A new perspective article published in the Lancet Diabetes & Endocrinology highlighted that detection and treatment of osteoporosis lag behind other diseases, resulting in significant morbidity, mortality and economic costs.
Over the past 30 years, tremendous progress has been made in the ability to diagnose osteoporosis, a disease that was once thought to be an inevitable consequence of aging that weakens bones and can reduce mobility, cause pain and increase mortality. Unfortunately, despite these advances, the use of dual-energy x-ray absorptiometry (DXA) and fracture risk assessments – tests that can accurately diagnose osteoporosis and determine the likelihood of having a hip fracture or another bone – is in decline. According to the perspective, DXA use among women 65 and older dropped to 11.3% in 2014 from 13.2% five years earlier. The drop coincided with a 70% reduction in Medicare reimbursements for in-office scans.
Titled “Osteoporosis in the United States: Prevention and Unmet Need,” the review pointed out that many at-risk patients are not advised to take preventive medications and may be too afraid to take them. The failures of primary prevention of osteoporosis are compounded by inadequate post-fracture follow-up care. The review noted that following a fracture, patients are not treated with effective drugs, which contrasts with the treatment of patients after a heart attack. Of patients with acute myocardial infarction (AMI), 96% received standard drugs, while only 30% of women aged 66 or older received standard drugs to treat osteoporosis within 12 months following their fracture.
Additionally, studies have shown significantly lower screening with bone density tests and treatment in non-Hispanic black women, with estimates of a disparity from non-Hispanic white women of up to 20%. This disparity is also present in post-fracture diagnosis and treatment. Our review highlighted some myths about patients with osteoporosis. Osteoporosis is thought to affect non-Hispanic white and Asian women, and this may be why post-fracture screening, prevention, and treatment for non-Hispanic black women is so inferior. »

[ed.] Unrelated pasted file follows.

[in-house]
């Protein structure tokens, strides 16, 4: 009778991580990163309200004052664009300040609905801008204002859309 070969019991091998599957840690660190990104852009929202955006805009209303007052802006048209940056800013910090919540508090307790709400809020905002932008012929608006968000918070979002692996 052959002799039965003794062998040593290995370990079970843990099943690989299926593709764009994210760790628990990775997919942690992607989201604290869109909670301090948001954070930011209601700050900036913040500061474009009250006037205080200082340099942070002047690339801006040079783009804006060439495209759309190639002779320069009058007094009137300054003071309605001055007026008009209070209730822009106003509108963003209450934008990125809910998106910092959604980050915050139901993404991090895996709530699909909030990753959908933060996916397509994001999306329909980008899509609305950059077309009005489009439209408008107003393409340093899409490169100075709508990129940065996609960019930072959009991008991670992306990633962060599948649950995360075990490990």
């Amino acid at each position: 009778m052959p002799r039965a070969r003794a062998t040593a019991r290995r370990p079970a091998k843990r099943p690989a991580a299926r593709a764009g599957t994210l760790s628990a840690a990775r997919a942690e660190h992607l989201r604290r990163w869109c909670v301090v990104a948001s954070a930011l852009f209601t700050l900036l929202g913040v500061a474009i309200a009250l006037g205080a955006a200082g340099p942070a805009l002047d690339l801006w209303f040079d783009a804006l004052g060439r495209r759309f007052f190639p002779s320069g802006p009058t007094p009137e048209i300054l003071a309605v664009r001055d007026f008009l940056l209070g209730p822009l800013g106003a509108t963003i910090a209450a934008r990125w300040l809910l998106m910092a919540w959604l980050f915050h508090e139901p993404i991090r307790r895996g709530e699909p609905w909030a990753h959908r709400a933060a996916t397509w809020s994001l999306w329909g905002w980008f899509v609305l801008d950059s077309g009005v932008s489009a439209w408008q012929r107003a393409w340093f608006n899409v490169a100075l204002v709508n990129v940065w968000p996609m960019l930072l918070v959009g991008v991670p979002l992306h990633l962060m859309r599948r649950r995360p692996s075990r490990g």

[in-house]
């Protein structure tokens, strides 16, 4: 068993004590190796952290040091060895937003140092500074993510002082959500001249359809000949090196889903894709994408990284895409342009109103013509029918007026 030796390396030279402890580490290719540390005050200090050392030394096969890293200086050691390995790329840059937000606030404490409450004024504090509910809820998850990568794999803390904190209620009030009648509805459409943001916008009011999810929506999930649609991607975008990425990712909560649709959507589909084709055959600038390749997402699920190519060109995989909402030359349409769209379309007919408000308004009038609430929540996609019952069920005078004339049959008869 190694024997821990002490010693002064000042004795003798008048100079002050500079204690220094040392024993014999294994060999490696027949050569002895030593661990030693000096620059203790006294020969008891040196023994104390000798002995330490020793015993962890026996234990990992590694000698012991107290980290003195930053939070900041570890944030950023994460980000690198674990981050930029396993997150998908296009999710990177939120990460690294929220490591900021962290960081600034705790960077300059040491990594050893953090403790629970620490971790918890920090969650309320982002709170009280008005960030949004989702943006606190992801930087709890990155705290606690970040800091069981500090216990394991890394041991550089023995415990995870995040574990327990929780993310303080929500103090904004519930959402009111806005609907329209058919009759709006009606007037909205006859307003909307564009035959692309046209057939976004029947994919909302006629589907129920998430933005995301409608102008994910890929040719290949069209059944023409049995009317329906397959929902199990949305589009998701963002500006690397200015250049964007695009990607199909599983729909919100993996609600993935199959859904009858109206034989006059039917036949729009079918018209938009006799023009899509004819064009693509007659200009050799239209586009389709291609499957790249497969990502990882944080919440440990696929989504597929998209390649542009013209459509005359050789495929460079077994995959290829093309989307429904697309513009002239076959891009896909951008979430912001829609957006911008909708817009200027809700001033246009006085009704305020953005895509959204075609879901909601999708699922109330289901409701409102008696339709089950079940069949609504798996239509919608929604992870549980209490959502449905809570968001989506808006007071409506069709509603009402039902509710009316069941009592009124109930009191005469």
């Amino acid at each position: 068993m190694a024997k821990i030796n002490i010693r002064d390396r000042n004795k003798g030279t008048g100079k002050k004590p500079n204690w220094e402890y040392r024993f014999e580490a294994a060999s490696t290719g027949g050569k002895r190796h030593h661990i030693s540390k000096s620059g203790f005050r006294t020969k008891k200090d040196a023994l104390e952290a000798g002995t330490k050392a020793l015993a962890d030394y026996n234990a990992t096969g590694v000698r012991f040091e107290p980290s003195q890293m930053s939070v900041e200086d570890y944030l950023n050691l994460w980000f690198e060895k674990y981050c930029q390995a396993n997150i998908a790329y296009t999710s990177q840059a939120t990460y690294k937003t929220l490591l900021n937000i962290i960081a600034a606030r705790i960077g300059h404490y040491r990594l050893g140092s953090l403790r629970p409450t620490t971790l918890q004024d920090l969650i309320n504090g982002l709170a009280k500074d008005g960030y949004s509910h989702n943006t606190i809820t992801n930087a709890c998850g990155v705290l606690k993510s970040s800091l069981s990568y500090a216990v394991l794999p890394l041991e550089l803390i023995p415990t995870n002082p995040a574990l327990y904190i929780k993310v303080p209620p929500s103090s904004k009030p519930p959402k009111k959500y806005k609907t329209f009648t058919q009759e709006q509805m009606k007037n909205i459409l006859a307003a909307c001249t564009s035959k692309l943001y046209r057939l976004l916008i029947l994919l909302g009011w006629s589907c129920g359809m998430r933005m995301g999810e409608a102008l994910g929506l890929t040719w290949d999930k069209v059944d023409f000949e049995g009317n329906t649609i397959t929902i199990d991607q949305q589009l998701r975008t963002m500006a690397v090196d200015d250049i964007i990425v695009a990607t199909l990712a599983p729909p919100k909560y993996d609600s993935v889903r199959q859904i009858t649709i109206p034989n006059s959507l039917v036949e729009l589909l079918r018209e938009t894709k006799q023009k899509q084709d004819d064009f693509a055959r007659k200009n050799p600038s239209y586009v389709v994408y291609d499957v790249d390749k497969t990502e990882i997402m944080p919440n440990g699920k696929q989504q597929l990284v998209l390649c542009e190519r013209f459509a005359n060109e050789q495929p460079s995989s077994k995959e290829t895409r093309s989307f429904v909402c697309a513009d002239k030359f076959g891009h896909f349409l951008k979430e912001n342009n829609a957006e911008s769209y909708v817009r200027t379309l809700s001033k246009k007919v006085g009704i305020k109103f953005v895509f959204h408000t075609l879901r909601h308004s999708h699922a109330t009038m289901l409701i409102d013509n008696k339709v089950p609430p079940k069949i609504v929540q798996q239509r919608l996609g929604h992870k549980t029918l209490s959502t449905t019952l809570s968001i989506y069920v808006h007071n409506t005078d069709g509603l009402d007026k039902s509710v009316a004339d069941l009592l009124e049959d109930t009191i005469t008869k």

Douglas P. Kiel, MD, MPH, Co-Author, Director, Center for Musculoskeletal Research and Senior Scientist, Hinda and Arthur Marcus Institute for Aging Research, Hebrew SeniorLife and Professor of Medicine, Harvard Medical School
According to the perspective, reducing Medicare reimbursement for DXA has also disenfranchised rural communities. “Understanding the impact of access to osteoporosis screening and treatment will help the country reduce disparities in care,” added Dr. Kiel. “Major gaps remain in how the United States serves patients with this important age-related chronic disease, and it is clear that we need to address the disparity and access to standards of care. »
Another difficult factor is that there are currently no clear options for the primary prevention of osteoporosis. Estrogen had been widely used in young postmenopausal women with risk factors for osteoporosis, but a Women’s Health Initiative study raised concerns about its long-term safety, leaving a gap in options. treatment.
Mayo Clinic and the American Society for Bone and Mineral Research at the University of Alabama collaborated on this perspective article.
Other authors included: Sundeep Khosla, MD, Chief, Osteoporosis and Bone Biology Laboratory, Mayo Clinic Kogod Center on Aging; Ann L Elderkin, PA, former executive director, American Society for Bone and Mineral Research (ASBMR); and Nicole C Wright, Ph.D., MPH, assistant professor in the Department of Epidemiology at the University of Alabama at Birmingham (UAB).